A hearing about whether to impose a preliminary gang injunction against 40 alleged Norteño gang members in the Fruitvale neighborhood began nearly three months ago. On Friday afternoon, after weeks of exhibiting evidence and bringing forth witnesses, lawyers from both sides presented their final arguments to Alameda County Superior Court Judge Robert Freedman.
In a courtroom packed with anti-injunction activists, Oakland Deputy City Attorney Rocio Fierro argued for the injunction saying, “safety should not be a luxury in this city, rather it should be the norm and the government must step up to protect the interests of the community.”
Defense attorney Dennis Cunningham argued against the injunction saying that Fierro and her prosecution team “don’t represent the people, they don’t represent the community—they represent the cops,” which drew a spattering of “um-hmm”’s from the crowd.
If Judge Freedman decides to enforce the injunction, the alleged gang members would have to abide by a 10 pm curfew and would not be allowed to associate with one another, wear gang colors or have gang tattoos, along with other restrictions within a 450-block “safety zone.” This would be the city’s second gang injunction. The first was imposed in North Oakland in June 2010 targeting alleged members of the North Side Oakland gang.
Over the course of the Fruitvale gang injunction hearing, the prosecution has argued that an injunction would restrict alleged gang members’ movements within the “safety zone” and help curb gang crime. Defense attorneys have said that the injunction would violate the 40 defendants’ civil liberties and lead to racial profiling and police harassment. The judge is expected to make a decision within the next six weeks.
As the hearing got underway on Friday, Judge Freedman explained that “this is a legal proceeding… it is not a legislative hearing” and although he appreciated an audience observing the hearing, their opinion would have no standing on his decision. He also brought up the fact that the Oakland City Council is also considering the validity of the proposed Fruitvale gang injunction and said that, “whatever decisions the city council makes is independent of this court.”
Fierro was the first to present her argument to the judge, using the phrase “protective order” rather than “injunction,” she repeated the theme of “safety in the community” and focused on the violent crimes caused by the Norteño gang in Fruitvale.
“I must ask myself, ‘Why are we here today?’” she said. “The answer is quite frankly simple. We are here to speak for the Fruitvale community. To ensure they are safe.”
Fierro said that the 40 defendants named in the injunction have committed a total of 300 crimes, and 120 were serious violent crimes, including shootings, armed robbery, and assault with a deadly weapon. One hundred and thirty of the crimes involved a victim, according to Fierro. “For far too long the residents in the safety zone have lived in fear,” she said.
Fierro mentioned that the hearing had not gone as quickly as she wanted. If the slow pace continues, more crimes will be committed and “many more victims will have lost their rights, if not their lives,” she said. “Enough is enough.”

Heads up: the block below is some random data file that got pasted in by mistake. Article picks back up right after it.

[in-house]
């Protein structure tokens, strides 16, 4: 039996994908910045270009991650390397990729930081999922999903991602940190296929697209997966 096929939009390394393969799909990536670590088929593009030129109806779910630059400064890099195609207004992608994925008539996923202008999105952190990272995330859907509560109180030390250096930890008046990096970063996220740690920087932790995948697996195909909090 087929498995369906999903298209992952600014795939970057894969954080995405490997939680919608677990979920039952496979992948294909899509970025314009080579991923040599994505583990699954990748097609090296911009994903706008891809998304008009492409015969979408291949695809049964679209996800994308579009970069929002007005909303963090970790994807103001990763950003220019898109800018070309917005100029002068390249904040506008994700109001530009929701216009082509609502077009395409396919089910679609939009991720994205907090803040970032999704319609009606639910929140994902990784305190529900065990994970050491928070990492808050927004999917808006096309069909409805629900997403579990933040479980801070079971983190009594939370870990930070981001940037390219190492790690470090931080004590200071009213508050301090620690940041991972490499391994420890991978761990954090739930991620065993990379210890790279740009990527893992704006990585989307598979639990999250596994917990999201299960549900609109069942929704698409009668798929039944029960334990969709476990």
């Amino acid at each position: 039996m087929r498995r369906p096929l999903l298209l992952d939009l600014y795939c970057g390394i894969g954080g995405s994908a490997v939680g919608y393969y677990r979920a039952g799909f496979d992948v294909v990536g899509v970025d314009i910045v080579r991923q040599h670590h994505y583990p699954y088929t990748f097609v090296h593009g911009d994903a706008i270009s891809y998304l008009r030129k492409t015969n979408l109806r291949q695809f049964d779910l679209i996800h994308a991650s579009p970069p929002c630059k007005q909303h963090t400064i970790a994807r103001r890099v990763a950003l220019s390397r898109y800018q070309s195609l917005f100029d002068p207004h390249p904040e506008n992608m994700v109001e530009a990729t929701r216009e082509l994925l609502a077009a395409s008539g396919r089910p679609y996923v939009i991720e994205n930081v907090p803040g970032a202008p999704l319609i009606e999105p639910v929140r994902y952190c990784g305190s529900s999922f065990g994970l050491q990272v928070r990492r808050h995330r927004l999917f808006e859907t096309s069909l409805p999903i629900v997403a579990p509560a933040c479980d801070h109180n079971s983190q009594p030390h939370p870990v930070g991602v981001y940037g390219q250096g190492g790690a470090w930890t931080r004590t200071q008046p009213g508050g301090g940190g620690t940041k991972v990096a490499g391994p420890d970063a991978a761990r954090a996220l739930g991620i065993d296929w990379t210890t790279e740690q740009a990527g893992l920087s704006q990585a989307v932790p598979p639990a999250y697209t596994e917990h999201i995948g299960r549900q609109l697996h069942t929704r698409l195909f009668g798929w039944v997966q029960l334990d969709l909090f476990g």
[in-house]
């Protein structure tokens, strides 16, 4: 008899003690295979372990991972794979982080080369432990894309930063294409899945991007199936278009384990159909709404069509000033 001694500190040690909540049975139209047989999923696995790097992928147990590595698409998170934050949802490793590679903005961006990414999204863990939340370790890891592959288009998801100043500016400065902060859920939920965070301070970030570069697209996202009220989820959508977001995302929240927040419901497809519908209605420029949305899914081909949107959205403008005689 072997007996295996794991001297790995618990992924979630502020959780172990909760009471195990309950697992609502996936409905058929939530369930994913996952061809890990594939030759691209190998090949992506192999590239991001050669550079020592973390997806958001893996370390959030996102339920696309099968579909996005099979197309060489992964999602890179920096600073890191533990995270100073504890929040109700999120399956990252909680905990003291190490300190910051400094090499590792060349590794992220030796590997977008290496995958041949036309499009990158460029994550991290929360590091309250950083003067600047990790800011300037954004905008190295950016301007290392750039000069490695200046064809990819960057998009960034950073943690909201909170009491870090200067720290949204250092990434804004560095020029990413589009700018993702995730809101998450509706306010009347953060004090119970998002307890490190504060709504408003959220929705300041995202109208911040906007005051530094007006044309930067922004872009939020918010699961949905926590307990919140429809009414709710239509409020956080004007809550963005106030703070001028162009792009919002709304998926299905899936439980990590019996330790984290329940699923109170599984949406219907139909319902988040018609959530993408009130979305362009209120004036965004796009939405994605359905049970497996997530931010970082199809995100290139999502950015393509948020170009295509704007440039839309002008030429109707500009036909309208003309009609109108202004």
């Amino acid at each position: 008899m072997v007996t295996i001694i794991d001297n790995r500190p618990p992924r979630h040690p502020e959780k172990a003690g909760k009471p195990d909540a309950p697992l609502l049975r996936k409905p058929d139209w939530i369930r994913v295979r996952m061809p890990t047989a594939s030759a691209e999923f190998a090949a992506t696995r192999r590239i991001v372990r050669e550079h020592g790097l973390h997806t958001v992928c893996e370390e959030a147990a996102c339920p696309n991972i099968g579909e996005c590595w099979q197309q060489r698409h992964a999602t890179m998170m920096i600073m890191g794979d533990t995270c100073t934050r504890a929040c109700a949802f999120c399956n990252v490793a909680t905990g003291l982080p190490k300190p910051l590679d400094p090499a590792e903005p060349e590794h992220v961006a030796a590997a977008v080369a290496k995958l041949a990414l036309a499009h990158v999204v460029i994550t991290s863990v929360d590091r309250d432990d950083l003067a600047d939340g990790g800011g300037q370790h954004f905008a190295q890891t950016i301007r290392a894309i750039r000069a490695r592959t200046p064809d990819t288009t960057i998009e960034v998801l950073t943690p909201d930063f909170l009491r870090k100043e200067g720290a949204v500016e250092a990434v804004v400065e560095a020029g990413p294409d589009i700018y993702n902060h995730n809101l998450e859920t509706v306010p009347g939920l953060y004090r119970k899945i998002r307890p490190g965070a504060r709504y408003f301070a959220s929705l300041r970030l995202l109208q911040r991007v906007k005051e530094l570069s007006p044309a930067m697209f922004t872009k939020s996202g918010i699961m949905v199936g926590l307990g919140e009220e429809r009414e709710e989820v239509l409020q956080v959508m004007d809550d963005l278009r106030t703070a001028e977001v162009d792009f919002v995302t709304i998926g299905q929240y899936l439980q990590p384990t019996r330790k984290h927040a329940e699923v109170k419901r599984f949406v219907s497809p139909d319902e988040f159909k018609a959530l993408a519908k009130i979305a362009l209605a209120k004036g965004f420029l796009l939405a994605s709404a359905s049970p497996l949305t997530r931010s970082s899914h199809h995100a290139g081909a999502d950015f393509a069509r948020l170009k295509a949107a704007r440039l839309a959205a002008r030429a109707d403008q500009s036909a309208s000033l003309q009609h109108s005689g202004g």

Michael Siegel of Oakland-based Siegel & Yee law firm began the defense’s closing arguments; he asked the judge to wait to make his decision until the city council had first come to its own conclusions about the proposed injunction. “This is an unlicensed and unlawful proceeding,” said Siegel. “The court should defer judgment until the city council rules.”
Siegel then gestured to the people in the courtroom behind him and said, “This is the voice of the people.” He asked that anyone sitting in the courtroom who didn’t agree with the injunction to raise their hands. Over 100 hands shot up.
“That is totally inappropriate, Mr. Siegel,” said the judge. “You should know better.”
As Siegel’s co-counsel, Dennis Cunningham, took the podium, the judge repeated that the hearing was to be based on law, not public opinion. However, Cunningham disagreed. “This is a matter of your conscience,” he said. “It’s not a cut and dry thing.”
Cunningham’s other arguments included the fact that the only gang expert the judge heard from was a witness for the prosecution, Oakland police officer Douglass Keely, which Cunningham said led to skewed information. (The defense stated in court that they were unable to find an expert witness to present testimony against the injunction in the time they had). Cunningham also mentioned that many of the crimes perpetrated by the defendants happened years ago and that this was “stale” information.
In his final argument, Cunningham contradicted the prosecution’s argument that the injunction will make Fruitvale safer. “It’s not a tool, judge,” he said, “it’s a pretext for police running the community.”
Judge Freedman is expected to make a decision on whether to impose the Fruitvale gang injunction within the next six weeks. On June 24, the judge will meet with the attorneys on both sides for a “case management” meeting regarding this hearing.
Since City Attorney John Russo, who filed the gang injunction suit against the Norteños, is stepping down as Oakland’s City Attorney because he accepted a job as Alameda City Manager, the outcome of this injunction could change depending on his successor. The Oakland City Council has yet to announce a replacement for Russo. The city council is expected to discuss the proposed injunction during their May 17 meeting.